Prima facie

related topics
{law, state, case}
{theory, work, human}
{language, word, form}

Prima facie (pronounced /ˈpraɪmə ˈfeɪʃɨ.iː/,[1] from Latin prīmā faciē) is a Latin expression meaning on its first appearance, or at first sight. The literal translation would be "at first face", prima first, facie face, both in the ablative case. It is used in modern legal English to signify that on first examination, a matter appears to be self-evident from the facts. In common law jurisdictions, prima facie denotes evidence which – unless rebutted – would be sufficient to prove a particular proposition or fact. The term is used similarly in academic philosophy.

Most legal proceedings require a prima facie case to exist, following which proceedings may then commence to test it, and create a ruling. This may be called facile princeps, first principles.

Contents

Burden of proof

In most legal proceedings, one party has a burden of proof, which requires it to present prima facie evidence for all of the essential facts in its case. If they cannot, its claim may be dismissed without any need for a response by other parties. A prima facie case might not stand or fall on its own; if an opposing party introduces other evidence or asserts an affirmative defense it can only be reconciled with a full trial. Sometimes the introduction of prima facie evidence is informally called making a case or building a case.

For example, in a trial under criminal law the prosecution has the burden of presenting prima facie evidence of each element of the crime charged against the defendant. In a murder case, this would include evidence that the victim was in fact dead, that the defendant's act caused the death, and evidence that the defendant acted with intent (note malice aforethought is no longer necessarily). If no party introduces new evidence the case stands or falls just by the prima facie evidence.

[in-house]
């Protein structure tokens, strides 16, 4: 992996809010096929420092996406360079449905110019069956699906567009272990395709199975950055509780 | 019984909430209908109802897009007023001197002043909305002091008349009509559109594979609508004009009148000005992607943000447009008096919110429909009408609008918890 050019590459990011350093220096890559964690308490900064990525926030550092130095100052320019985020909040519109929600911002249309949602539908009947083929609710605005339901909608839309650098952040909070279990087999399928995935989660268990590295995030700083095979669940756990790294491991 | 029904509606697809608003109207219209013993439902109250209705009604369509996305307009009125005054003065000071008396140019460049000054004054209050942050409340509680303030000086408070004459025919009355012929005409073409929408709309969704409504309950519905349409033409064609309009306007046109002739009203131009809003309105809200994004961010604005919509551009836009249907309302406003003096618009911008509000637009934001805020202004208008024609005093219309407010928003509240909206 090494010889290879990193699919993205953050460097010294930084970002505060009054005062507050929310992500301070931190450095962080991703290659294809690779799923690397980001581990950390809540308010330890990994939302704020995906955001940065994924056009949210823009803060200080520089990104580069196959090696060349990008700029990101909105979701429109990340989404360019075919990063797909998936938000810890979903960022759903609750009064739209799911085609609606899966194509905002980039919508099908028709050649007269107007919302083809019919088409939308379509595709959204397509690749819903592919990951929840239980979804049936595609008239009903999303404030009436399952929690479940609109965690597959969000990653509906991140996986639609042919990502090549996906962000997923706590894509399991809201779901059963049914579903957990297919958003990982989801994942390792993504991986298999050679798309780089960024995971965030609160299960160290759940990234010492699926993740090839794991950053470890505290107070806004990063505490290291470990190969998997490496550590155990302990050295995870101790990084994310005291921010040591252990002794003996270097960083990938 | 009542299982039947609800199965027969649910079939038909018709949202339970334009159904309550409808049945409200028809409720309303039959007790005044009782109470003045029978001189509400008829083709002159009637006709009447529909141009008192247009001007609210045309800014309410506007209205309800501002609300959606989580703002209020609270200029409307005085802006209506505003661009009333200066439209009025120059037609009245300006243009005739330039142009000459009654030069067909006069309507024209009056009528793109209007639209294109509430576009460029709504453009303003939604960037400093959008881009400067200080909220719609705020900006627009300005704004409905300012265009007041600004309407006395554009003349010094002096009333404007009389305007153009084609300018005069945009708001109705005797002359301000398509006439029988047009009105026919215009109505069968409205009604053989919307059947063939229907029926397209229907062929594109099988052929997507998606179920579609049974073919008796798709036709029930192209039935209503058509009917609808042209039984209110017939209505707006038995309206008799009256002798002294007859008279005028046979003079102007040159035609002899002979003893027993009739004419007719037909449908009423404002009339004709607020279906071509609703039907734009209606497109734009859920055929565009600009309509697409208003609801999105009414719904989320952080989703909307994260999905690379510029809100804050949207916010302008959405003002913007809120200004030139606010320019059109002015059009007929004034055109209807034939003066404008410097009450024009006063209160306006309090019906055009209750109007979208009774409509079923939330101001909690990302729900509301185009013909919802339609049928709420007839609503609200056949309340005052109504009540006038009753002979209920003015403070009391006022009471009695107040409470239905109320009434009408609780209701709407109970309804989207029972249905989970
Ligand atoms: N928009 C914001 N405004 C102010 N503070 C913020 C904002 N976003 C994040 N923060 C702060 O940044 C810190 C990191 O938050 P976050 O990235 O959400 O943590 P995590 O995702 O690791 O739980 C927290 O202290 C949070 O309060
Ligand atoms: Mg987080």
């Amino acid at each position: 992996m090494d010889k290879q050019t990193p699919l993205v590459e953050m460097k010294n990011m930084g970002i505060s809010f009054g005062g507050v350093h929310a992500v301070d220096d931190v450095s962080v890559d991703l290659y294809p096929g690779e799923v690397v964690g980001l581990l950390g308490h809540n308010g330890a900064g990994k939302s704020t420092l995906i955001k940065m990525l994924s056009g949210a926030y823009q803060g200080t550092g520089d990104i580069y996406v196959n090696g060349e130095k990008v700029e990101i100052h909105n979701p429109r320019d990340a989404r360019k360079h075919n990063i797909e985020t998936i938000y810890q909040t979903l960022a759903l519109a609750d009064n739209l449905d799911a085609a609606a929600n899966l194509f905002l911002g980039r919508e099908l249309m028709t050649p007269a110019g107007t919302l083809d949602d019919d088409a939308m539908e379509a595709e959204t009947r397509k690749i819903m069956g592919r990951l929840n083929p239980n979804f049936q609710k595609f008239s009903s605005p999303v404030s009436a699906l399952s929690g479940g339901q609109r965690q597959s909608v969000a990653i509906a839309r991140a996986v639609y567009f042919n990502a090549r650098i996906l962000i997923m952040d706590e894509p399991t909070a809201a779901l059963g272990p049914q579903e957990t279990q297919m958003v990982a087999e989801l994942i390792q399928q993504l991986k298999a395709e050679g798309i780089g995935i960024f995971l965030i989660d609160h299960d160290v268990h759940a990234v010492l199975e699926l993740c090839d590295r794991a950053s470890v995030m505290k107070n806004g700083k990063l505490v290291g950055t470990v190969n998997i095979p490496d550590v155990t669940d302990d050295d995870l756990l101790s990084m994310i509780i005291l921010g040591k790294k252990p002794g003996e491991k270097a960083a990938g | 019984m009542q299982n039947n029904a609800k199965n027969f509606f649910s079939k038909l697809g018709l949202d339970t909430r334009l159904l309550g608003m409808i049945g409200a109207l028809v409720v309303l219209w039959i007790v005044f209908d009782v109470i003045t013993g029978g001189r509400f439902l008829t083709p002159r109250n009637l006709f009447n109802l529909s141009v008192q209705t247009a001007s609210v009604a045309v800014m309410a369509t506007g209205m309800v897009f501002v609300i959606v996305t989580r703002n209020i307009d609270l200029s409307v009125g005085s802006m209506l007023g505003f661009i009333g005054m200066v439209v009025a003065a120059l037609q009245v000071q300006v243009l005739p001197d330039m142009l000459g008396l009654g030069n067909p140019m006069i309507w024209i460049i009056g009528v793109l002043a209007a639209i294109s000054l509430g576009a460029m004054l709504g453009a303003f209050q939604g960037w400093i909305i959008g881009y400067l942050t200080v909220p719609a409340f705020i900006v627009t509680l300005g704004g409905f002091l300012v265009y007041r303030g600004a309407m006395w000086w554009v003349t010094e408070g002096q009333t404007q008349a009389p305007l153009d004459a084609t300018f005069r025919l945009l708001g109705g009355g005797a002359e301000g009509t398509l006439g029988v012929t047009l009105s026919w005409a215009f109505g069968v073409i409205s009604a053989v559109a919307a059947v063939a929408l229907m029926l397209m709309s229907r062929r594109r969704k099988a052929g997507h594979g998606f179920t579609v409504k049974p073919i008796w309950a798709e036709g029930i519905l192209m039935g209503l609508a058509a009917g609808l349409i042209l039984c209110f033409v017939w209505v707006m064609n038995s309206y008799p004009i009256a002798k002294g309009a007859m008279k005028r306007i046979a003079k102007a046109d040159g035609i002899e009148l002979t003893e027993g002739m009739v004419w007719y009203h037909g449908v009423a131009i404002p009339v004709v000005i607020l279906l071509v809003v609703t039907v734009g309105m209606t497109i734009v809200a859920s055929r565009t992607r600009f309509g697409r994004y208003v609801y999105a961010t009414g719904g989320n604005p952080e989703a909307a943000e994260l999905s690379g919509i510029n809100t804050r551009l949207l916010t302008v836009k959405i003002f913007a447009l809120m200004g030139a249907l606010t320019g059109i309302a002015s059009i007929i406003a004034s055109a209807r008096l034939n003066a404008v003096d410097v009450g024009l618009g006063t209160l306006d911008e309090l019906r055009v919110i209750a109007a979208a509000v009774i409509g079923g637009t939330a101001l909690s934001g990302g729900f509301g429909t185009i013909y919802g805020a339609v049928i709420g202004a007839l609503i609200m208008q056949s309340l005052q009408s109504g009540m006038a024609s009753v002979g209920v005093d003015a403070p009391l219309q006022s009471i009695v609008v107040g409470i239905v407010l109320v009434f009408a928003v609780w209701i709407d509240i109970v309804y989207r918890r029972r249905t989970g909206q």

Prima facie evidence need not be conclusive or irrefutable: at this stage, evidence rebutting the case is not considered, only whether any party's case has enough merit to take it to a full trial.

In some jurisdictions such as the United Kingdom, the prosecution in a criminal trial must disclose all evidence to the defence. This includes the prima facie evidence.

An aim of the doctrine of prima facie is to prevent litigants bringing spurious charges which simply waste all other parties' time.

Res ipsa loquitur

Prima facie is often confused with res ipsa loquitur ("the thing speaks for itself"), the common law doctrine that when the facts make it self-evident that negligence or other responsibility lies with a party, it is not necessary to provide extraneous details, since any reasonable person would immediately find the facts of the case.

Full article ▸

related documents
Allocution
Probable cause
International Criminal Tribunal for Rwanda
Nolo contendere
Federal jurisdiction
Champerty and maintenance
Clayton Antitrust Act
Trial de novo
Misdemeanor
United States Department of Justice
Disbarment
Trusts and estates
Court of First Instance
Fraser Committee
Consensual crime
Seventh Amendment to the United States Constitution
Constitutional law
Antarctic Treaty System
Leading question
Witness
Indian Reorganization Act
William Calley
Appellate court
United States Foreign Intelligence Surveillance Court
Affidavit
Cause of action
Thurgood Marshall
Cartagena Protocol on Biosafety
Complaint
Court of Appeal of England and Wales